so that the cold air inlet port door 32 will normally be
open slightly while operating‘under the coldest conditions
controlling the quantity of air ?owing through said cold
air inlet port to maintain the temperature of the fuel
further in the event the vaporization chambers should 45 vaporization chamber ‘at a substantially constant value. _
3. A burner assembly for liquid hydrocarbon fuel com
become colder than the ideal temperature.
prising, in combination, a housing, a hot gas vent means
It has been found that the burner assembly embody
leading from said housing, a burner unit having a fuel
ing the invention disclosed in the drawings, with the indi
vaporization chamber and located in said housing for dis
cated mechanism is capable of limiting deviations from
charging products. of combustion into said housing for flow
a predetermined temperature of the burner unit 21 to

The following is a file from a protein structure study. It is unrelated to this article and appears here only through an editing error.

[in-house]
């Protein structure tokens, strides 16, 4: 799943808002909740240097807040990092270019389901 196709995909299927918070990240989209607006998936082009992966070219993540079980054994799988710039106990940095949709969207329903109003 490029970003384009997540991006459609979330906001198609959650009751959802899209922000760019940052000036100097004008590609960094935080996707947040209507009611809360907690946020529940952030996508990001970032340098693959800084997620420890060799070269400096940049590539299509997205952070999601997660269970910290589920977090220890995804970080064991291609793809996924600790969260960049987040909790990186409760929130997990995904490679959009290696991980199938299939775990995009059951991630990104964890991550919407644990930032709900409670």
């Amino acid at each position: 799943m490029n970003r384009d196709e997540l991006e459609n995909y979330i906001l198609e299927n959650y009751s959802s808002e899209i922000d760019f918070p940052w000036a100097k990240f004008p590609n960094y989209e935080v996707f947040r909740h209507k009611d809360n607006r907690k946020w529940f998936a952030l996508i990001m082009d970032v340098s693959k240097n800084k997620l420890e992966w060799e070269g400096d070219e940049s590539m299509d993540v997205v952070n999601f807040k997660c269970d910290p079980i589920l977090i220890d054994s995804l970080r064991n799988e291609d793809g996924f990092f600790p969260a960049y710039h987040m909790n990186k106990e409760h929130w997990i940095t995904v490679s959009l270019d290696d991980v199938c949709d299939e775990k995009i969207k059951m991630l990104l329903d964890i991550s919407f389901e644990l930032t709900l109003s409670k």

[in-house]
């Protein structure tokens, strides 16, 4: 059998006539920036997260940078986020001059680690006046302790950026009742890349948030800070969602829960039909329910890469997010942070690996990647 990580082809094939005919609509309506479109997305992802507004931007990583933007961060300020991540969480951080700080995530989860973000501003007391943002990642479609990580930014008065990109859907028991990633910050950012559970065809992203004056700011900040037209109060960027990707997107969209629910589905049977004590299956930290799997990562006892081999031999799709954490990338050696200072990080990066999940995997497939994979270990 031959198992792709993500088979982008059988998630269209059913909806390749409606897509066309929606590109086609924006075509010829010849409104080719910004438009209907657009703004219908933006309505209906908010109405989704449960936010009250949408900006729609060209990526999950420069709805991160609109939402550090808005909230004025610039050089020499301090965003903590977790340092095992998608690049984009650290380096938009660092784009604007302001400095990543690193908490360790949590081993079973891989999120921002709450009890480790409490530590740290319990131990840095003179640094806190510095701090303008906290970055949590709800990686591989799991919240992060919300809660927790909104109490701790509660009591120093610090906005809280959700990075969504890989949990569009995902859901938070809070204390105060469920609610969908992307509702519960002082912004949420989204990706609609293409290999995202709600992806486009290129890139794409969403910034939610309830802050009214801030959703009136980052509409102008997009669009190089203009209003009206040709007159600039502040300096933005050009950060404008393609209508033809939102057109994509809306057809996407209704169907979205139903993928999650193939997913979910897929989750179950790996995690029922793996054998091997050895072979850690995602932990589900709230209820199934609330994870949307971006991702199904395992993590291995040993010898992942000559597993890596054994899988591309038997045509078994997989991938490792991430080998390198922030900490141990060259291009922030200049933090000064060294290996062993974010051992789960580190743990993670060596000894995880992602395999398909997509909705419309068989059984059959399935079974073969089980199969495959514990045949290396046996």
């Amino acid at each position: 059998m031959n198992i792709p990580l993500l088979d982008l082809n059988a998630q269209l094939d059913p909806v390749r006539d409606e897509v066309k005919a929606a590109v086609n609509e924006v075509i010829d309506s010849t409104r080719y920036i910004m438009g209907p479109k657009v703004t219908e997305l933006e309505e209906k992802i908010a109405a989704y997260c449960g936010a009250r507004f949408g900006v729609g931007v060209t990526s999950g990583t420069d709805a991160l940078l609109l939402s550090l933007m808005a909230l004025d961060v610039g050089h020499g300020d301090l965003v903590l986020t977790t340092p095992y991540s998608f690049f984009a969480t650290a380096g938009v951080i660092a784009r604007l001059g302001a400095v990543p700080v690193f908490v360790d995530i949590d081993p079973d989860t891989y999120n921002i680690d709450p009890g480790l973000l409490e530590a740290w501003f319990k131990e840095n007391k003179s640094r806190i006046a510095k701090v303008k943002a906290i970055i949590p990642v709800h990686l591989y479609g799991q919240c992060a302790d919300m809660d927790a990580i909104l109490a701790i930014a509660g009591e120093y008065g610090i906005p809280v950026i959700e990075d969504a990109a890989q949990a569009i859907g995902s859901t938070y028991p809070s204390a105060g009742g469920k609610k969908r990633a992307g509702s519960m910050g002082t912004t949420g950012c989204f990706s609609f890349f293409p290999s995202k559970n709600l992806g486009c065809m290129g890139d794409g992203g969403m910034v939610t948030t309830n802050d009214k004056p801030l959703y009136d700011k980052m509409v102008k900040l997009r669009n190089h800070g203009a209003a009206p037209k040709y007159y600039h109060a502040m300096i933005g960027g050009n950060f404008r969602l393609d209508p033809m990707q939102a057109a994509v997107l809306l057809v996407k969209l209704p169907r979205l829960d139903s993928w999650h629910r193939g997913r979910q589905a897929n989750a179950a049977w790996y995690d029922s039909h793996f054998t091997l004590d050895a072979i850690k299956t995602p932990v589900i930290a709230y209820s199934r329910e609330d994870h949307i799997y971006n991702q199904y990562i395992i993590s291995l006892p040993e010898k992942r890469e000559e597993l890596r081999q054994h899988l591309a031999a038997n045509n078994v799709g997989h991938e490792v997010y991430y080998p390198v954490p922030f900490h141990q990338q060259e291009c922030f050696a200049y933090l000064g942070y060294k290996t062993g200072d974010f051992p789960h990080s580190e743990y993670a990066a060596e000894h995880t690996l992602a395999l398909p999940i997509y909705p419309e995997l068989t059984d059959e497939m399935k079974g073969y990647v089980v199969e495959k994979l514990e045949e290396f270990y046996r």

so there will be some control left for warming the air
about 5° F., and that with such close temperature con
therein and through said vent means, means for intro
trol fouling from gum and other deposits is reduced to
such an extent that the burner is capable of operation
for long periods of time without attention. It will be
ducing liquid hydrocarbon fuel to said vaporization cham
appreciated that means other than the door 32» for con
trolling the proportions of heated and cold air can also
be used to control temperature as discussed.
For exam
ber for vaporization therein, an air inlet for said burner
unit disposed in heat transfer relationship to the products
55 'of combustion ?owing in said housing for supplying pre
heated air to said burner unit at a point that is at least
as far upstream of the hot gas vent means as the vaporiza
tion chamber, a cold air inlet port means. associated with